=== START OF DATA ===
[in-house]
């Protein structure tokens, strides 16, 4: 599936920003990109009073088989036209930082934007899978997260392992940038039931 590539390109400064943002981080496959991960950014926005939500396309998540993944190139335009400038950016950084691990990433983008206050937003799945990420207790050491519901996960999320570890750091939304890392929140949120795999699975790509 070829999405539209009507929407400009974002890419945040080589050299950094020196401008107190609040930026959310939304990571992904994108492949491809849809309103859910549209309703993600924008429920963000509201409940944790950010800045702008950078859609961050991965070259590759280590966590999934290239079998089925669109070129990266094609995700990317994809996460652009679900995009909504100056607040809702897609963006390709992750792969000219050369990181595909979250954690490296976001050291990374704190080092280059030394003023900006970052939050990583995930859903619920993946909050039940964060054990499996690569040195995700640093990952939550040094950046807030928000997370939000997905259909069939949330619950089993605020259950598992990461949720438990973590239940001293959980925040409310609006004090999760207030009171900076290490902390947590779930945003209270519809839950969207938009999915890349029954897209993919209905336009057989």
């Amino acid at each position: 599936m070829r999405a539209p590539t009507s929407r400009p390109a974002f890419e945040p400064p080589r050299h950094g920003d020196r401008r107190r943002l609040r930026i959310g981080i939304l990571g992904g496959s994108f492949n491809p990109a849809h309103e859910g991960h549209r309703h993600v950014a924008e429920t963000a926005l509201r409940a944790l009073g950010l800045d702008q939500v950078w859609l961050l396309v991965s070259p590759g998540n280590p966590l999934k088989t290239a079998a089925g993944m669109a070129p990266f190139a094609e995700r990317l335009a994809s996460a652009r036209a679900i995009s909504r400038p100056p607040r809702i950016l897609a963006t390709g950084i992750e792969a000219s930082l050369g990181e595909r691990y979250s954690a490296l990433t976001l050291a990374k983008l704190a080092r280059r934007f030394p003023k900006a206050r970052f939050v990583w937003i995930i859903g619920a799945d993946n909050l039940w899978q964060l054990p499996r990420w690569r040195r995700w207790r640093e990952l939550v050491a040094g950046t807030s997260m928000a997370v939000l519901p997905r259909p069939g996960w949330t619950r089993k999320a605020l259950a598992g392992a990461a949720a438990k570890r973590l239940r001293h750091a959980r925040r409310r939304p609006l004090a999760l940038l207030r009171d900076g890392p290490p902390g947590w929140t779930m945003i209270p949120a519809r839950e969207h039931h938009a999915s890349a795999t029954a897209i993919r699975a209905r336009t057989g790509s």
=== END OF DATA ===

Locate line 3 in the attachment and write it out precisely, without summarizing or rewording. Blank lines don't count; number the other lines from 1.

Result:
């Amino acid at each position: 599936m070829r999405a539209p590539t009507s929407r400009p390109a974002f890419e945040p400064p080589r050299h950094g920003d020196r401008r107190r943002l609040r930026i959310g981080i939304l990571g992904g496959s994108f492949n491809p990109a849809h309103e859910g991960h549209r309703h993600v950014a924008e429920t963000a926005l509201r409940a944790l009073g950010l800045d702008q939500v950078w859609l961050l396309v991965s070259p590759g998540n280590p966590l999934k088989t290239a079998a089925g993944m669109a070129p990266f190139a094609e995700r990317l335009a994809s996460a652009r036209a679900i995009s909504r400038p100056p607040r809702i950016l897609a963006t390709g950084i992750e792969a000219s930082l050369g990181e595909r691990y979250s954690a490296l990433t976001l050291a990374k983008l704190a080092r280059r934007f030394p003023k900006a206050r970052f939050v990583w937003i995930i859903g619920a799945d993946n909050l039940w899978q964060l054990p499996r990420w690569r040195r995700w207790r640093e990952l939550v050491a040094g950046t807030s997260m928000a997370v939000l519901p997905r259909p069939g996960w949330t619950r089993k999320a605020l259950a598992g392992a990461a949720a438990k570890r973590l239940r001293h750091a959980r925040r409310r939304p609006l004090a999760l940038l207030r009171d900076g890392p290490p902390g947590w929140t779930m945003i209270p949120a519809r839950e969207h039931h938009a999915s890349a795999t029954a897209i993919r699975a209905r336009t057989g790509s």